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4 Tips to Build a Solid High School Outreach Program

Most high school students want to go to college. Most financial aid and other higher education officials want to interest students in their programs. If you smell a win-win situation, you’re right!

As a financial aid director or other higher ed institution official, if you play your hand right, you can help everyone get what they want. By partnering with local high schools and reaching out to students in your area, you can educate kids on the skills necessary to successfully apply to college, receive financial aid and attend. Below we’ve outlined some simple steps you can take.

1. Have a Home Base

Start close to home. Set up a page on your website where high school students and their parents can come to find information about your outreach and recruitment efforts, like this one from Pierce College. That way, when students are considering you, they can find contact information, schedules, important application deadlines and more. As a bonus, having a detailed website with lots of information helps you reach students who aren’t in your area, potentially widening your reach and broadening your pool of applicants.

2. Visit Area High Schools

Take a page out of West Valley College’s book and conduct a variety of high school outreach workshops. They visit nearby schools and lead talks about college life, how to plan an academic schedule, how to take college classes as a high school student, and how to sign up for assessment tests and attend orientation. While they are at the school, they also encourage students to set up a time to visit the college and tour it with their parents.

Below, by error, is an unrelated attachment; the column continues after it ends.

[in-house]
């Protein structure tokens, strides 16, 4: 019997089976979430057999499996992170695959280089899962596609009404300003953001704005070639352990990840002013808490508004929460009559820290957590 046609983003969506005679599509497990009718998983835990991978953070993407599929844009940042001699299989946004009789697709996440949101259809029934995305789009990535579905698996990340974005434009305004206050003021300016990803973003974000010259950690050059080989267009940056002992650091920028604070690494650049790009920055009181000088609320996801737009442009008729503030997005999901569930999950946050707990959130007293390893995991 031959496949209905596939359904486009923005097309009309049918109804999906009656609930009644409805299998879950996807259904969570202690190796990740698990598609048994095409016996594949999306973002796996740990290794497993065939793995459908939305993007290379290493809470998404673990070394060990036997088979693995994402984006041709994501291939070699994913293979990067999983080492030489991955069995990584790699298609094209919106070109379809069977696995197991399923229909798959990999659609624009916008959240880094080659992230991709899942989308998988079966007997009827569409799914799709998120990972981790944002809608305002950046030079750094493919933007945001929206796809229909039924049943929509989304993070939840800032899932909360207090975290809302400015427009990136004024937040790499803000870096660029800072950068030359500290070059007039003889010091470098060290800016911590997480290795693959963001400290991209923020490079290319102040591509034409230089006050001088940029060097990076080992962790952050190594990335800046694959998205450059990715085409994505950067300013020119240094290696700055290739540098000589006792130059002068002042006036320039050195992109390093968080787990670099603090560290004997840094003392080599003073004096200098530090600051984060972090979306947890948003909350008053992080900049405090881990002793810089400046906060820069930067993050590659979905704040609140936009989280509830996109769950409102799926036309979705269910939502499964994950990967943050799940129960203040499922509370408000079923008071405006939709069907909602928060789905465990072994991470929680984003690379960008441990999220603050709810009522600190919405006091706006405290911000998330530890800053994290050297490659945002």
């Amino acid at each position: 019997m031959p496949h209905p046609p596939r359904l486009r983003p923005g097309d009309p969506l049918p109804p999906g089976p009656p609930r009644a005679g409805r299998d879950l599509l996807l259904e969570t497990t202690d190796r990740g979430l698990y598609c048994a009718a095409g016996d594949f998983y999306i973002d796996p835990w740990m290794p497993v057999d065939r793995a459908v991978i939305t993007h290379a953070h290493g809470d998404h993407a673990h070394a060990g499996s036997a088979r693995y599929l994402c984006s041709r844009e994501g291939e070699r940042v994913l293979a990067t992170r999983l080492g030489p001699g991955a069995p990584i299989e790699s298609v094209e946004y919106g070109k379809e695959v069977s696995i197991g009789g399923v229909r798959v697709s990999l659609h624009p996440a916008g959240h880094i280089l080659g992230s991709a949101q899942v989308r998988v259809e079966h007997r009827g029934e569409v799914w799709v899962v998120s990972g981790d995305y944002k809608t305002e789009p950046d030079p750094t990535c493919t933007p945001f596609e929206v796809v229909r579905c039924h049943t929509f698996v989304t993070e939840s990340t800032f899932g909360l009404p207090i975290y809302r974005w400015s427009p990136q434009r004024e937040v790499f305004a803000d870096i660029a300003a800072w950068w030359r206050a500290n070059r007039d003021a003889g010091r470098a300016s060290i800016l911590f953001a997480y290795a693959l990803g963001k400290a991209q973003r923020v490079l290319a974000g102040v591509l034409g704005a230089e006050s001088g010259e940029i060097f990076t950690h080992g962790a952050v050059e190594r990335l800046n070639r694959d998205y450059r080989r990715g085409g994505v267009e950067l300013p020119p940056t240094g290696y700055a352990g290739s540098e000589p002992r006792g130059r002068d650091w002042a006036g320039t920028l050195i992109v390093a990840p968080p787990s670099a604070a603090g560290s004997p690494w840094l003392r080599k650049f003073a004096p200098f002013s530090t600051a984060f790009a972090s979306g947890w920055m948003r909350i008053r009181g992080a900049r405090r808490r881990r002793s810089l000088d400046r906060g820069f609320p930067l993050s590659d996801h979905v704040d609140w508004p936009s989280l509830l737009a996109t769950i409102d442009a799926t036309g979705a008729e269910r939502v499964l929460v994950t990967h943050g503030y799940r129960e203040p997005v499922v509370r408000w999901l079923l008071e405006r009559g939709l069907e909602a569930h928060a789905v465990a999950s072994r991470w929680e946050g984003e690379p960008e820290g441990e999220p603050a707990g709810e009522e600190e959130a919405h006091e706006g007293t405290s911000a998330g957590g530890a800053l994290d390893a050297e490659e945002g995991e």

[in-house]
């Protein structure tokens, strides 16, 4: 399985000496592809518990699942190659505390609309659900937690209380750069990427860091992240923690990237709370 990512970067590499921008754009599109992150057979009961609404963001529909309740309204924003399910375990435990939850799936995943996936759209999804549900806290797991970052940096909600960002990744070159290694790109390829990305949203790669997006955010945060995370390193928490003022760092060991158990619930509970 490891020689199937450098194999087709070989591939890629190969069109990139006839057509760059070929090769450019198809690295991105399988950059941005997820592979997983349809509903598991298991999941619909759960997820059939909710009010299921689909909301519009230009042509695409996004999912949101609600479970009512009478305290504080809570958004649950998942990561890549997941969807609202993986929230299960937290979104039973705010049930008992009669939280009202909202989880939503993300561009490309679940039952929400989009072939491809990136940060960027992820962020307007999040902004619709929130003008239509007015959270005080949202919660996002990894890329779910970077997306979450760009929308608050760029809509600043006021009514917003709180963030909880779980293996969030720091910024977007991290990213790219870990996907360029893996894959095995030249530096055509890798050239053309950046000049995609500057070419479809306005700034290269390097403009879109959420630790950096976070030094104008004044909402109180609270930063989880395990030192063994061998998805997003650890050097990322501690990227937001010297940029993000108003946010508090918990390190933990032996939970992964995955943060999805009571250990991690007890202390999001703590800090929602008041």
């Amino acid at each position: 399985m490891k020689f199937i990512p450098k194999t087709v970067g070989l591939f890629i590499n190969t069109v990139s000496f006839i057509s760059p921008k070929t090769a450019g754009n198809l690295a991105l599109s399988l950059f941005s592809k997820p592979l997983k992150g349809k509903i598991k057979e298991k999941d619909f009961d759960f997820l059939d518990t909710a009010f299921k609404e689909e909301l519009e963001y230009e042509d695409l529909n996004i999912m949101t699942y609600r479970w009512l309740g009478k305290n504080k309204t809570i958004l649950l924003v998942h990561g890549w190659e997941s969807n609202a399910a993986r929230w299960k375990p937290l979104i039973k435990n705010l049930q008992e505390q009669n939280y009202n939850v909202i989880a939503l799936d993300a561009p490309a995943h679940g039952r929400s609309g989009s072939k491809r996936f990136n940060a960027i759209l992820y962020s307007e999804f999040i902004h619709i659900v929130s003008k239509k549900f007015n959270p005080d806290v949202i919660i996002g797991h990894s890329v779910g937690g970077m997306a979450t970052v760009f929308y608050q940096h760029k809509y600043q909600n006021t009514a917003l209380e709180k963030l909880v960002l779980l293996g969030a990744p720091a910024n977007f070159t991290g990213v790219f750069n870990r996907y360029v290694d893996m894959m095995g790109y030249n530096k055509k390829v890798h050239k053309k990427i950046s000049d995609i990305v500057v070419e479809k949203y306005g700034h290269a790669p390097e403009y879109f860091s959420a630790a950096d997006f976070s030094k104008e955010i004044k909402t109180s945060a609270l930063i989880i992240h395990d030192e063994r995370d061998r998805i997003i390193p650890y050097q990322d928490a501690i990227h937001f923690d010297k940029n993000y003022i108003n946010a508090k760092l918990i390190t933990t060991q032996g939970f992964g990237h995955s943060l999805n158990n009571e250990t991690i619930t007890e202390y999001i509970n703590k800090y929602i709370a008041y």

3. Provide Campus Tours

This leads us to campus tours, an important way to introduce students to your university and give them a feel for college life before they arrive. Set up regular tours so high school students have a range of times to choose from, then advertise these tours in your high school workshops and on your website’s high school outreach page. If you want to give out-of-town students a chance to view your institution realistically, consider investing in an interactive photorealistic campus map, which helps kids tour your entire institution without leaving their home town. Isn’t technology great?

4. Get the Word Out About Financial Aid

The Department of Education works hard to provide financial aid resources and outreach advice so educators can prepare students for higher education. Although much of this advice is targeted toward high school officials, you can either use it to tailor a program of your own or you can reach out to high school officials ahead of time to offer to be the college or university presence at their financial aid outreach programs.

If you’ve followed the steps above, chances are you now have a solid presence at high schools in your area. This will increase the number of students who apply, and therefore your enrollment. Perhaps more importantly, providing financial aid and college life information will also increase the caliber of students who attend your school, as they are more likely to stay and be successful.